Maybe it’s just circumstance. The other right-handed defencemen on the Blues were Alex Pietrangelo and Colton Parayko, and in Washington, Shattenkirk was coming in to take a cut of minutes from Matt Niskanen and John Carlson – both long-established players in that organization. He’s really been on two Cadillacs of teams when it comes to right-shooting blue-liners. Toronto isn’t even close to those teams in that regard.
If Shattenkirk was to sign with the Leafs, his main competition for minutes on the right side is Zaitsev. And while Zaitsev has done alright there considering his freshness to the league and deployment against heavy competition, I’d bet my house on Shattenkirk doing better in the same scenario. Even if Babcock wanted to keep running Rielly-Zaitsev out there for the toughs (though he really shouldn’t), a Gardiner-Shattenkirk pairing would presumably be an absolute play-driving force.
Somehow we’ve gotten this far without talking about Shattenkirk’s dominance on the powerplay. Let’s not forget we’re talking about one of the most productive defencemen in the entire league coming off a 56-point season. This past year he played over 3-minutes per night on the powerplay, more than any Toronto defender (the closest was Gardiner at 2.5), and far outperformed anyone in that group.
|Powerplay Min/GP||Powerplay Primary Points/Hour|
That’s some mind-boggling powerplay production (second only to Victor Hedman among defencemen in the entire league), but of course, it raises a question about whether this is the type of help the Leafs really need. We know they’re an offensive team that can really push a quick pace, so the consensus seems to be that they should target a true shutdown guy to bring down the amount of shot attempts against. Toronto is somewhat unique in the fact they’re an above-water possession team but at a level where they’re producing a lot and allowing nearly just as much (Pittsburgh is similar).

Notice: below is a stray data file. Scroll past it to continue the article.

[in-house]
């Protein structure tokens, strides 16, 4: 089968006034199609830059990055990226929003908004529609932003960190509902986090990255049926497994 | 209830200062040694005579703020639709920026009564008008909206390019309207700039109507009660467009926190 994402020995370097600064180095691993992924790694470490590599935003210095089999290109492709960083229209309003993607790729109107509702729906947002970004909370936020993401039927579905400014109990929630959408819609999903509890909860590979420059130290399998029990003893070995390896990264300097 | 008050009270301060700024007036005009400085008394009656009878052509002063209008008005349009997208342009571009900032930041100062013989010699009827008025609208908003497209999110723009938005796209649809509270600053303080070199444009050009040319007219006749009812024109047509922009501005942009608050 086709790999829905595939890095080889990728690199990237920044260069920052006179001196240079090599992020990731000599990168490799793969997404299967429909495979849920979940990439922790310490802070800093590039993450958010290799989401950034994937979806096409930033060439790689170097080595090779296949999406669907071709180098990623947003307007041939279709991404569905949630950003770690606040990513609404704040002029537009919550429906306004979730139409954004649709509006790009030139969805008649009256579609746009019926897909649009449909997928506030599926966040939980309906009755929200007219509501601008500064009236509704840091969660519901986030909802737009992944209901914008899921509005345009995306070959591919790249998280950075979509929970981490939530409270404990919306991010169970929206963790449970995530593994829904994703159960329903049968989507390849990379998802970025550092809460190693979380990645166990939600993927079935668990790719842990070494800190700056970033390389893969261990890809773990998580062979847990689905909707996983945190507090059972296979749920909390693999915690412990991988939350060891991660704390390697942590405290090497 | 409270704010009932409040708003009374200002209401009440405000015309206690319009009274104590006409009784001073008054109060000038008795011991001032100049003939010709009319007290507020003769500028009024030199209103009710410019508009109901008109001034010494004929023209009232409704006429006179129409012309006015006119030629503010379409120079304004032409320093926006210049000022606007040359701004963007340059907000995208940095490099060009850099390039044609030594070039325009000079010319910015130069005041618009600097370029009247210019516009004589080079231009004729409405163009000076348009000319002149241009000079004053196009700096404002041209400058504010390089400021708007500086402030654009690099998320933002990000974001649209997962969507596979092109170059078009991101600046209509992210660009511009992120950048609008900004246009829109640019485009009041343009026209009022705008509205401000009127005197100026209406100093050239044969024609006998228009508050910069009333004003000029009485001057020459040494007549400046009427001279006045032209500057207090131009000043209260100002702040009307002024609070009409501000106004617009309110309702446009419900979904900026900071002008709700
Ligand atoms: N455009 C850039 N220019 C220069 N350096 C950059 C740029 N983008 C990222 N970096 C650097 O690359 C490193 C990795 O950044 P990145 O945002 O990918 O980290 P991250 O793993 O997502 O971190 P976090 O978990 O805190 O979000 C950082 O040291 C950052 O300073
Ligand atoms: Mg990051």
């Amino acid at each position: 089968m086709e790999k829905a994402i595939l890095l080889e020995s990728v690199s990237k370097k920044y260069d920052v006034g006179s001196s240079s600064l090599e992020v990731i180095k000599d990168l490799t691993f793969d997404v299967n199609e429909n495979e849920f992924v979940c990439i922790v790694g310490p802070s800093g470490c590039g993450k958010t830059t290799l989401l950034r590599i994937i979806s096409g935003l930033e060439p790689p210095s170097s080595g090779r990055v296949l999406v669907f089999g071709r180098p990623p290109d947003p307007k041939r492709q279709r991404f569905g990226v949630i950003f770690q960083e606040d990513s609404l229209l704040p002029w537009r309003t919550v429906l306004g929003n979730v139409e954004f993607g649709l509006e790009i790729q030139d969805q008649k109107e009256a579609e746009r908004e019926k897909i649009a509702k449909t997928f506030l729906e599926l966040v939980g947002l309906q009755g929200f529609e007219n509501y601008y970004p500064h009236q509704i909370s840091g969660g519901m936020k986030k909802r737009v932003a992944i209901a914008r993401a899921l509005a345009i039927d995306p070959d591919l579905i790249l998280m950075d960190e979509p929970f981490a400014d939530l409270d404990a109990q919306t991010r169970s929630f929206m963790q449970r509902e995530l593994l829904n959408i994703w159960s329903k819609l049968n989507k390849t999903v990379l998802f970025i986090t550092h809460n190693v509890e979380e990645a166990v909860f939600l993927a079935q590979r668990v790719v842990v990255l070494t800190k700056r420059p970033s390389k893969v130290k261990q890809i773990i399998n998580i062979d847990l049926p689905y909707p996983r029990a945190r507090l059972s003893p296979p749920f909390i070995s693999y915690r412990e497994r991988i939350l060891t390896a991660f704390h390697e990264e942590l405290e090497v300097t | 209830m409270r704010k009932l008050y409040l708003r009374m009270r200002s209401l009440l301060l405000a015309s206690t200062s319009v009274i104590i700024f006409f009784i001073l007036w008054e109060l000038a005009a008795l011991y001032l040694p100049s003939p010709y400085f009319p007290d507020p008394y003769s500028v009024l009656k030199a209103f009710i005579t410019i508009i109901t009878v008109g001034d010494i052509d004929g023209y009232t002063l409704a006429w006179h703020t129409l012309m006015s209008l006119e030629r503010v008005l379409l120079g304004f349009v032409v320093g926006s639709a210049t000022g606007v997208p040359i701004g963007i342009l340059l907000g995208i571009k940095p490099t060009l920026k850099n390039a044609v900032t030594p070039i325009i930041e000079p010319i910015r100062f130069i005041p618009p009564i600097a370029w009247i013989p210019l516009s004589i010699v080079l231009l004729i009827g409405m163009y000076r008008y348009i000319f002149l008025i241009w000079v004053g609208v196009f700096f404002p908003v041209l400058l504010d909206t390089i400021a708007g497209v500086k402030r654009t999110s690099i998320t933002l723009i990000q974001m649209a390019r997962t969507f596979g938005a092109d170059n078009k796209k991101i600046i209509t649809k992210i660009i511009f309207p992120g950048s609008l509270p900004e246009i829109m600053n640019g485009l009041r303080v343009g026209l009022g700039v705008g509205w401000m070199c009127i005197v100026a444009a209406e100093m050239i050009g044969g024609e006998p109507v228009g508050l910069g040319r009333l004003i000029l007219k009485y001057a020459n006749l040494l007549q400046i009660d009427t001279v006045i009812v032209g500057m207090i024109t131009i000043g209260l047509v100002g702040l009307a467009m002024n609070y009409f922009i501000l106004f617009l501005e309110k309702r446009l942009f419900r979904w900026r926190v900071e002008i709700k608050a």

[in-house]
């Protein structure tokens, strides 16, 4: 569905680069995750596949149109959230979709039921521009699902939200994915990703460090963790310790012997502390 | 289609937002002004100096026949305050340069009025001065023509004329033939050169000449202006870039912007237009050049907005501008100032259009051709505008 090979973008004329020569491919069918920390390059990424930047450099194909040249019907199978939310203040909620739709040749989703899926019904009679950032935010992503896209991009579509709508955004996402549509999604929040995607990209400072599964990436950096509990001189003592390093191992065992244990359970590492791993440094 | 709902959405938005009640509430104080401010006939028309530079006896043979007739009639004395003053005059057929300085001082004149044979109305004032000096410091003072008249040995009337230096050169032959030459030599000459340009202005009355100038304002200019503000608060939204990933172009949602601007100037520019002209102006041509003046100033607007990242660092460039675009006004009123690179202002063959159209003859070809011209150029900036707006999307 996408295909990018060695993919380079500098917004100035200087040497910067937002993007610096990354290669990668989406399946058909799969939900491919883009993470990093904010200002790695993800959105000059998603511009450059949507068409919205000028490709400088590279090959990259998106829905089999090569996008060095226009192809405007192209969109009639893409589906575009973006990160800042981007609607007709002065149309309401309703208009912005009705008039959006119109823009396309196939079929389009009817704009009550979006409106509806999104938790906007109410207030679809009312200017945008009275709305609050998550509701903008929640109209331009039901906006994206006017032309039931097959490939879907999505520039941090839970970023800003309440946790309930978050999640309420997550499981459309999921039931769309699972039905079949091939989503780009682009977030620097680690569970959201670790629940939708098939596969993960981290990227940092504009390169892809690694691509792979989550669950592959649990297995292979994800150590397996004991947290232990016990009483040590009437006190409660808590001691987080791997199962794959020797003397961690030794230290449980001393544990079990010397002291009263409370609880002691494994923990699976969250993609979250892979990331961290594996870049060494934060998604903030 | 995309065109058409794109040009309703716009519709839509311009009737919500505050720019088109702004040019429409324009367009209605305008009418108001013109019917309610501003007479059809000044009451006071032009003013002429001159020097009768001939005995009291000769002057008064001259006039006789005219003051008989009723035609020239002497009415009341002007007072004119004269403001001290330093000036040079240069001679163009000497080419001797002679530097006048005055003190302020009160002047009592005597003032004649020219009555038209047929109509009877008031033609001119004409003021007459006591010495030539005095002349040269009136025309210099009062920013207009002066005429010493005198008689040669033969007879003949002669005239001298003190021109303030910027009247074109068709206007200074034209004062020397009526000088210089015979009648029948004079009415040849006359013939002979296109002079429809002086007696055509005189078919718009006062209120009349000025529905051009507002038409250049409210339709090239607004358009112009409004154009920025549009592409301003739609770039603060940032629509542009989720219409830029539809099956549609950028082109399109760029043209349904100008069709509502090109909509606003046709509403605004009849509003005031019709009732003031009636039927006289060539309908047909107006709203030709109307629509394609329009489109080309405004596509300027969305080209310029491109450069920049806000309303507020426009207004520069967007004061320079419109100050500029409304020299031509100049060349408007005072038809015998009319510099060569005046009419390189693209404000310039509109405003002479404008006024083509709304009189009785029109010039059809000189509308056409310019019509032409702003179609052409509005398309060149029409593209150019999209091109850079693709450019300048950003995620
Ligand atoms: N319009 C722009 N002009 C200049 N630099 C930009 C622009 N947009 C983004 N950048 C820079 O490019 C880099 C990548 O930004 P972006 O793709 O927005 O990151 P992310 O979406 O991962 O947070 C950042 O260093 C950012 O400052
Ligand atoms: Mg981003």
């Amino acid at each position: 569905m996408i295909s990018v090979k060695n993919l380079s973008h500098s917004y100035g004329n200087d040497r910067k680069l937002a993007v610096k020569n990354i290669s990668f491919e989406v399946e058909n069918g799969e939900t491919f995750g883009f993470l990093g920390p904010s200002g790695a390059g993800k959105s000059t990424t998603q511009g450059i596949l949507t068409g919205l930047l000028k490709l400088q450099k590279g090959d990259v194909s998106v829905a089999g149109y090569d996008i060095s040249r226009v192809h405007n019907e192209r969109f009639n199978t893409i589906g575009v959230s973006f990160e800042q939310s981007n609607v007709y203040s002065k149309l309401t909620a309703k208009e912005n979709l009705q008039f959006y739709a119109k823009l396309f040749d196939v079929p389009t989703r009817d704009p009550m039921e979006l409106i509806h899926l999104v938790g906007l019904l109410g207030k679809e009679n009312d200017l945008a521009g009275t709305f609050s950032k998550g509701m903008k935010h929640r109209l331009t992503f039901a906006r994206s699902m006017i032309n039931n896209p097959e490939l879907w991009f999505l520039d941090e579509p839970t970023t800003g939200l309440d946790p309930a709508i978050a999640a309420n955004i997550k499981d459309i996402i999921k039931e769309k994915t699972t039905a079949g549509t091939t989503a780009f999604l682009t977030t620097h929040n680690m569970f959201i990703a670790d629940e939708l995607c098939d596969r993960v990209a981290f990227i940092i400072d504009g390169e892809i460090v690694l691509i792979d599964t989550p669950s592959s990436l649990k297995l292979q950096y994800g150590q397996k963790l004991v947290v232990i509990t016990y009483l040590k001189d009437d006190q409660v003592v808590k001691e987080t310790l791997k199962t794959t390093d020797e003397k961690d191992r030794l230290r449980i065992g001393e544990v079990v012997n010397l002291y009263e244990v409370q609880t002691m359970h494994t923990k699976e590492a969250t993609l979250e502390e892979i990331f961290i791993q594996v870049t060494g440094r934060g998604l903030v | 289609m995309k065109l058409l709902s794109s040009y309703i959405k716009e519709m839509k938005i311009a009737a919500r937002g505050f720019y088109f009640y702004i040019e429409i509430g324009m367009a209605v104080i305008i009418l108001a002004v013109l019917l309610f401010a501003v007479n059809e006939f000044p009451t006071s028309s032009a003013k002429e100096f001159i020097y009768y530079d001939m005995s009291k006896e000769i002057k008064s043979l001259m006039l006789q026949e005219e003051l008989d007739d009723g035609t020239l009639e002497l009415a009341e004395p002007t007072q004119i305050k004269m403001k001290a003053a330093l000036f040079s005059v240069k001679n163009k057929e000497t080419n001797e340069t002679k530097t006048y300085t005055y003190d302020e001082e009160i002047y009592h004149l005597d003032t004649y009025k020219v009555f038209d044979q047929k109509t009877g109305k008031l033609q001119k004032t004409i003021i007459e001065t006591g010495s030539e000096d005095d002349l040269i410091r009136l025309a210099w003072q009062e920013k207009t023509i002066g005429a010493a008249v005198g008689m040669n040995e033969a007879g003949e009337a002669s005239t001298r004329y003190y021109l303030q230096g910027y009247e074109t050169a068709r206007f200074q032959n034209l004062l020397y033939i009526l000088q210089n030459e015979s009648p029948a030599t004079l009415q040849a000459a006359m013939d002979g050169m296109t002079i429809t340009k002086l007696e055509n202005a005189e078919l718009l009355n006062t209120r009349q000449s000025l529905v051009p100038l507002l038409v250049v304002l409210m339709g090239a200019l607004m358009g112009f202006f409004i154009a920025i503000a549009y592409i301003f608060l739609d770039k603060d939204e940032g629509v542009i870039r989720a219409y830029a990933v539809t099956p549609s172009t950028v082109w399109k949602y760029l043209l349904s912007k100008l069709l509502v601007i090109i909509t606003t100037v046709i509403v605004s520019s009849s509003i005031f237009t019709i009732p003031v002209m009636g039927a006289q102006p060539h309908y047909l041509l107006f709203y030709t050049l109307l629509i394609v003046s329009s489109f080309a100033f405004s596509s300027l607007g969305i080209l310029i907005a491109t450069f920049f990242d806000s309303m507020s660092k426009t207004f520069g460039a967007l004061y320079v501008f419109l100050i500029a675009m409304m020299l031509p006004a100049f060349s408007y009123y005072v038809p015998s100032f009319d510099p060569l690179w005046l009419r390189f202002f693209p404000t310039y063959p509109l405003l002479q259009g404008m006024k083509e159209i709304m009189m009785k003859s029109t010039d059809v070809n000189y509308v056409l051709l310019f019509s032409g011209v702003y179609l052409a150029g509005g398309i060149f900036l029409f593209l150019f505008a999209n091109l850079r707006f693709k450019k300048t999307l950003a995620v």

There’s a lot going on in both directions for the Leafs, and they presumably want to tidy that up. That’s why we hear so much about them potentially going after players like Josh Manson or Chris Tanev – “shutdown defenders”. But Shattenkirk likely does enough for them in the possession game and brings along a boatload of offence to go with it. The Leafs converted on the powerplay the second-most of any team in the league this past season, so adding Shattenkirk to that is almost unfair. [Does anyone care if the Leafs win 5-2 instead of 2-0?]
If it’s really that top-billing that Shattenkirk is going for, Toronto is as good a destination as any. Boston and New York will be at the front of the line for him in six weeks when free agency opens, and there’s plenty of speculation that he’ll just opt to go home and slot in nicely on the Rangers’ top pair with Ryan McDonagh. Perhaps that’s the way this all plays out, but until it does you have to consider the Leafs as having a shot at landing him, should they pursue it. They definitely have that role he wants, and with the left-shot Travis Dermott being the only back-end prospect in the pipeline even arguably close to making the jump, it isn’t like that spot is going to be contested for quite a long time.